We investigate a normative theory of incomplete preferences in the context of preliminary screening procedures. We introduce a theory of ranking in the presence of objectively incomparable marginal contributions (apples and oranges). Our theory recommends benchmarking, a method under which an individual is deemed more accomplished than another if and only if she has achieved more benchmarks, or important accomplishments. We show that benchmark rules are characterized by four axioms: transitivity, monotonicity, incomparability of marginal gains, and incomparability of marginal losses.
Bibliographical noteFunding Information:
Christopher P. Chambers: Christopher.Chambers@georgetown.edu Alan D. Miller: firstname.lastname@example.org The authors would like to thank the Co-editor and three referees, as well as Peter Sudhölter for pointing out a mistake in an earlier draft of the manuscript, Larry Samuelson, Ella Segev, Matthew Spitzer, and participants at the Ben Gurion University, the University of Illinois, New York University–Abu Dhabi, the University of Manchester, the University of Lausanne, the University of Southern Denmark, the Paris School of Economics, Carnegie Mellon University, the University of Hawaii, Korea University, the 2016 North American Summer Meeting of the Econometric Society, the Thirteenth Meeting of the Society for Social Choice and Welfare, and the 28th Stony Brook International Conference on Game Theory for their comments, and the Searle Center on Law, Regulation, and Economic Growth at the Northwestern Pritzker School of Law for research support. Christopher Chambers acknowledges support through NSF Grant SES-1426867.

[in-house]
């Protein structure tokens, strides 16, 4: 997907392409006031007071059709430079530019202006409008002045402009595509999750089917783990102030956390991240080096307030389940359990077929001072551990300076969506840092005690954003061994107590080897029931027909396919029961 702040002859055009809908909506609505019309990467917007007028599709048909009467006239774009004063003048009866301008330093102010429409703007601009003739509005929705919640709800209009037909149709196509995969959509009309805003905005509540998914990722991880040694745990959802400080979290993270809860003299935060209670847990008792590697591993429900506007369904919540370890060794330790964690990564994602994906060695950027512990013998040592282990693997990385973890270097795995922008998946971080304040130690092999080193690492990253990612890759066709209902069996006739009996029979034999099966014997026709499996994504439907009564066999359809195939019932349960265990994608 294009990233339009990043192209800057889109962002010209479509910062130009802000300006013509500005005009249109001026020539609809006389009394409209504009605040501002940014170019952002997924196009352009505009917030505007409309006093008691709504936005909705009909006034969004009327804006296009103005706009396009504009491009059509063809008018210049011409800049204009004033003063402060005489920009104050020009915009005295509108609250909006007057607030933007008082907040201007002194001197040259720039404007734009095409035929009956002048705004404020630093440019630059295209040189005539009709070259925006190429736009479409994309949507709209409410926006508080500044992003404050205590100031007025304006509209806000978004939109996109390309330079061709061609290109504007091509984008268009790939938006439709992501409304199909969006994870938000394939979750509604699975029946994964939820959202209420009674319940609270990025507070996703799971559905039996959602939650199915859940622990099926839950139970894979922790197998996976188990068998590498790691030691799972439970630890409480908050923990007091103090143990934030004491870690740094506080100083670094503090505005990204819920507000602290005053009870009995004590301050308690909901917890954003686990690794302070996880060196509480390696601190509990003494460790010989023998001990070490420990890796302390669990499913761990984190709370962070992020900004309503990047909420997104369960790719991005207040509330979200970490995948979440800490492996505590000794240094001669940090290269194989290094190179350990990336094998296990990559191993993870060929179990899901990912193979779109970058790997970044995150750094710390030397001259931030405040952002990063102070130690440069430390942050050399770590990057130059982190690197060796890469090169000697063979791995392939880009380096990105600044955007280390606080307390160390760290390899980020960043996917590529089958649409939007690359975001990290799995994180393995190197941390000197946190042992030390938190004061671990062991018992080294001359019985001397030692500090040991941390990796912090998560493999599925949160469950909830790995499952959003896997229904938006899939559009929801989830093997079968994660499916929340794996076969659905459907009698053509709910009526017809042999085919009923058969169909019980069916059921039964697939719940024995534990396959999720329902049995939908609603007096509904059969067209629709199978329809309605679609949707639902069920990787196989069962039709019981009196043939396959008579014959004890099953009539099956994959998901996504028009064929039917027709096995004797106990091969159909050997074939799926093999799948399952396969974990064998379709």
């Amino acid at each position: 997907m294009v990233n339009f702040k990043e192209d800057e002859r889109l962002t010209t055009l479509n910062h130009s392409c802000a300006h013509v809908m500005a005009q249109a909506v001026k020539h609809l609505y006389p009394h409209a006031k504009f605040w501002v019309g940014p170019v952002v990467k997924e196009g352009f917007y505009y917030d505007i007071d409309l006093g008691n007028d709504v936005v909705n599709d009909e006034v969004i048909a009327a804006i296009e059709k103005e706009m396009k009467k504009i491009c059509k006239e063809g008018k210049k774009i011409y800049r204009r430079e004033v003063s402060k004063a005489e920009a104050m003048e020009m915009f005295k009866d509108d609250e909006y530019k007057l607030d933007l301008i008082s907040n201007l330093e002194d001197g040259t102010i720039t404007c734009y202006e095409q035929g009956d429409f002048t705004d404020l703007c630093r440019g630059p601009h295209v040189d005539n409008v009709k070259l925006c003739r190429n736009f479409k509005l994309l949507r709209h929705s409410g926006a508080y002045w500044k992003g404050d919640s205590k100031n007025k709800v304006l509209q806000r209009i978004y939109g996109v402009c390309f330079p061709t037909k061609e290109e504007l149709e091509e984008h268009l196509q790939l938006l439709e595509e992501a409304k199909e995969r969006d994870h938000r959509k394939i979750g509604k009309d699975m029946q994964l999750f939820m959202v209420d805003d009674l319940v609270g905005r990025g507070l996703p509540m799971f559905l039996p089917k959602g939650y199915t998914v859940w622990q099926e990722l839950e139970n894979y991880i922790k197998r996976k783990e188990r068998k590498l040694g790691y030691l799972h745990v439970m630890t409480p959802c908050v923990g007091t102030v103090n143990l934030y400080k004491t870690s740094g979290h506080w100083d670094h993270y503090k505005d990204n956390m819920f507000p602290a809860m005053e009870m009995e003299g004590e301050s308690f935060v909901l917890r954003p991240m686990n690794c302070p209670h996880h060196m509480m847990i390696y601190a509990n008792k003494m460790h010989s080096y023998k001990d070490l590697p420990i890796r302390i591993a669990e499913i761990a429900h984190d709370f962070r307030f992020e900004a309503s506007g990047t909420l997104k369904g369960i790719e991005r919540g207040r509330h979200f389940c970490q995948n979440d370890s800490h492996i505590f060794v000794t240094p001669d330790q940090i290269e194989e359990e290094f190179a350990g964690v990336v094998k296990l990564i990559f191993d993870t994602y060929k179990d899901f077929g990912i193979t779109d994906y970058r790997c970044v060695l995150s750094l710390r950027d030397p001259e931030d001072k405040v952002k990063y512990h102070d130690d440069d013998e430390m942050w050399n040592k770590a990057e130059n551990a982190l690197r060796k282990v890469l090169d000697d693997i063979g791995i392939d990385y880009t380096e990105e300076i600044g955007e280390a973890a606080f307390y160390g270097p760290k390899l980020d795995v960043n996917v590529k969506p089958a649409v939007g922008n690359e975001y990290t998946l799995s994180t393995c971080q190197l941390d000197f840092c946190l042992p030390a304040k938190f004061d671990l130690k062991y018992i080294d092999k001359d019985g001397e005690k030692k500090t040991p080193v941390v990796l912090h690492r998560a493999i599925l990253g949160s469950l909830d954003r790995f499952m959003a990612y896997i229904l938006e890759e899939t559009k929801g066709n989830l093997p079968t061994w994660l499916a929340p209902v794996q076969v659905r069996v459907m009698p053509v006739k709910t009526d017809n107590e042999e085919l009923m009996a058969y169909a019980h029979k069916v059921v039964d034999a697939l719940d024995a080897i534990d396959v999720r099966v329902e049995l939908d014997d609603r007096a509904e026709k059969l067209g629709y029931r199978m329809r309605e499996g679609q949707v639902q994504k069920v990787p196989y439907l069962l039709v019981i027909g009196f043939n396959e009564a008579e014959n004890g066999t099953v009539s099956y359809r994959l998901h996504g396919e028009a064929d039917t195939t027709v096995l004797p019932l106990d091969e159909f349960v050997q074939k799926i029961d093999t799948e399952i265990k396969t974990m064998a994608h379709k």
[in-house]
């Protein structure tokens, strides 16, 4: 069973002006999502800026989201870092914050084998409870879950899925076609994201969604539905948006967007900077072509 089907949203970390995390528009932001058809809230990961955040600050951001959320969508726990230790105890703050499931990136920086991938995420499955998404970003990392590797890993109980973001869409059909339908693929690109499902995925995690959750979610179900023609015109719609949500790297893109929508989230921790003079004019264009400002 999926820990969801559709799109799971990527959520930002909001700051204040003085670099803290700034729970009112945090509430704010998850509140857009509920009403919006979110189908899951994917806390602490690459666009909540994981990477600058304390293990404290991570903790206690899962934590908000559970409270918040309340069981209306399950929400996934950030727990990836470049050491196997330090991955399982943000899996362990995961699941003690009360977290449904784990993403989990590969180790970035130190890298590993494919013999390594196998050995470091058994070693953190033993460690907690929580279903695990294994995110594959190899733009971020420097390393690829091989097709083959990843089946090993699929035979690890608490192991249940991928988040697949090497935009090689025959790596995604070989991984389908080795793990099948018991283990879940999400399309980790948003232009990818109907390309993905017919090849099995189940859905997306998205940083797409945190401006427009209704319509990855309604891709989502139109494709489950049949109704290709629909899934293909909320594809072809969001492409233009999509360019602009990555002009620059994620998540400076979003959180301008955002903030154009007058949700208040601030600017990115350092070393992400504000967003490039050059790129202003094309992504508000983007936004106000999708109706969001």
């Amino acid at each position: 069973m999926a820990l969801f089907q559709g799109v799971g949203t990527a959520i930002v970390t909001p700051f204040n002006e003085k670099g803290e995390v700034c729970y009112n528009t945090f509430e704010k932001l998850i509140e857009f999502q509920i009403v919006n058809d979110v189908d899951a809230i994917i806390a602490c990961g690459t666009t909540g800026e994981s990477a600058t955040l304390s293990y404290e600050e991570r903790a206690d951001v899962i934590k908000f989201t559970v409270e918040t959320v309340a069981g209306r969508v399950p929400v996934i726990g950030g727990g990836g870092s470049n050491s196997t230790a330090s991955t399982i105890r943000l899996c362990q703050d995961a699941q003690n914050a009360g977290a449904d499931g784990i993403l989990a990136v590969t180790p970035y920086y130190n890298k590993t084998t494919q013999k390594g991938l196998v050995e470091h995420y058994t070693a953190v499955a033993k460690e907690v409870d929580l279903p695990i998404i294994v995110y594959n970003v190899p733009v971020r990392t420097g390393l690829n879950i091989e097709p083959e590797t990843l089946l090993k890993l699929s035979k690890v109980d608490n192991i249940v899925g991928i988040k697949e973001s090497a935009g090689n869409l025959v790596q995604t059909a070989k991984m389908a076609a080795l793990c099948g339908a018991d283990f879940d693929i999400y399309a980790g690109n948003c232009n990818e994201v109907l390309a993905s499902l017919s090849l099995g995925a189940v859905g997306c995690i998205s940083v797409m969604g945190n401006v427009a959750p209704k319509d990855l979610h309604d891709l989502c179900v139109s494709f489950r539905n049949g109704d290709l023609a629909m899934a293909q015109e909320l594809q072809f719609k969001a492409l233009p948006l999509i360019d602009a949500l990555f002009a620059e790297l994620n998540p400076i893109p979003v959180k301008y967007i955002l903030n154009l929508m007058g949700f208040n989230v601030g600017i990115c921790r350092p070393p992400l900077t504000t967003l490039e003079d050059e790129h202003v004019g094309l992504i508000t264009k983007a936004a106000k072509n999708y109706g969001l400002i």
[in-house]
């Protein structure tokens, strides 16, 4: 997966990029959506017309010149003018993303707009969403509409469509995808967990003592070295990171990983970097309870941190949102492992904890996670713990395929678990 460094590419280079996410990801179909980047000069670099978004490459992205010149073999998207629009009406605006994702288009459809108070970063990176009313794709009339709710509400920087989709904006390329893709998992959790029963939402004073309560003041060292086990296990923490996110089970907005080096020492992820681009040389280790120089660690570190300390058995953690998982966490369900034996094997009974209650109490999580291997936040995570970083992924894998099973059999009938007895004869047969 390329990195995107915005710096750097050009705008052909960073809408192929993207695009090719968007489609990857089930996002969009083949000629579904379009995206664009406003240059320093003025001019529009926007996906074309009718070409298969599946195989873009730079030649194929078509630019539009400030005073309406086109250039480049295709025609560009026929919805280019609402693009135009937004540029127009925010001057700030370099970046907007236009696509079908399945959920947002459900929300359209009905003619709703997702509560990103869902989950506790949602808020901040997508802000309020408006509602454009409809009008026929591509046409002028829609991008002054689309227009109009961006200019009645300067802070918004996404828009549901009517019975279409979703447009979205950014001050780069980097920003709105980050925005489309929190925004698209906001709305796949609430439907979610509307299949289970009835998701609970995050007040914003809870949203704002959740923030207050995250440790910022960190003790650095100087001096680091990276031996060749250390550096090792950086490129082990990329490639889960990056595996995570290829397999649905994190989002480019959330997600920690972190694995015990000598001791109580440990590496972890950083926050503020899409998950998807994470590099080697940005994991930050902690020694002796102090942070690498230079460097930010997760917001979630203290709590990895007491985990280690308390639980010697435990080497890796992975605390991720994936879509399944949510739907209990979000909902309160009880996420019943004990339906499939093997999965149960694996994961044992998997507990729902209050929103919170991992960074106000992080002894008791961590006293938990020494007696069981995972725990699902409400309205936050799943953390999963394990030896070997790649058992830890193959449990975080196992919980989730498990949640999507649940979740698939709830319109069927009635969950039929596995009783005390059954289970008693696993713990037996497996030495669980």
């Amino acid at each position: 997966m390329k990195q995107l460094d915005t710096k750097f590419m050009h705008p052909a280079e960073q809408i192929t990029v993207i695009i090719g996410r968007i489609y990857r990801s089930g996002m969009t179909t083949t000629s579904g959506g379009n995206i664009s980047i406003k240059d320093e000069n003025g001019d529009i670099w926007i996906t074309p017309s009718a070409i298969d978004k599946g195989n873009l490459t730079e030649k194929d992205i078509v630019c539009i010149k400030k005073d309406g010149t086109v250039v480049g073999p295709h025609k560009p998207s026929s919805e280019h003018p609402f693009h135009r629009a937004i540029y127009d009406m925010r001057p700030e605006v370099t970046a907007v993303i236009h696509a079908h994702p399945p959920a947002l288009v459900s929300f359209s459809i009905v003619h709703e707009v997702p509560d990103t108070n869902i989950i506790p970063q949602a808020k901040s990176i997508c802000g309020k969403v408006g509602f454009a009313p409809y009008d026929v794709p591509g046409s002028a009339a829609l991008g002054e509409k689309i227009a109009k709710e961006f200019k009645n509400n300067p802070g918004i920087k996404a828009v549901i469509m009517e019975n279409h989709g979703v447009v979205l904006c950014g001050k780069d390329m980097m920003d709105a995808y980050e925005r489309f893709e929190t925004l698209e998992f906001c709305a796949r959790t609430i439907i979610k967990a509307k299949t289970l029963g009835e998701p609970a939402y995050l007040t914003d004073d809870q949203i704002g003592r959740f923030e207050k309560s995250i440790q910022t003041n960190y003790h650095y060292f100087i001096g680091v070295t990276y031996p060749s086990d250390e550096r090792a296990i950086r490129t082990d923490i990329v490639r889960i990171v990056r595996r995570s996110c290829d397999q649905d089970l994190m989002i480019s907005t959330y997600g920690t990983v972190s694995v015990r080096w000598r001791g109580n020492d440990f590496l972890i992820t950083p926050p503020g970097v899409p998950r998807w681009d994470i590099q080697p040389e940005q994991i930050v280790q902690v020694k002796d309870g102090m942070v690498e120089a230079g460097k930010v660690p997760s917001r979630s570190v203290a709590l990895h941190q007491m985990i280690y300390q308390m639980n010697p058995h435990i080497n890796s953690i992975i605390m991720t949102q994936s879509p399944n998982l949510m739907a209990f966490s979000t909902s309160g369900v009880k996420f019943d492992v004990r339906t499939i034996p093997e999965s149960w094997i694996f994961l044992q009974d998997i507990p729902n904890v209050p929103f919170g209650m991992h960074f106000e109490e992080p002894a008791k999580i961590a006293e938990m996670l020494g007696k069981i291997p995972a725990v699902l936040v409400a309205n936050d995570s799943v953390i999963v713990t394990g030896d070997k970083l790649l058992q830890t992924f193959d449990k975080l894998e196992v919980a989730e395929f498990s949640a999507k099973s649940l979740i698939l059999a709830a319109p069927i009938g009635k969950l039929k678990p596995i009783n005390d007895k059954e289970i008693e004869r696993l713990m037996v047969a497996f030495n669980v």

Copyright © 2018 The Authors.
- apples and oranges
- closure operator
ASJC Scopus subject areas
- Economics, Econometrics and Finance (all)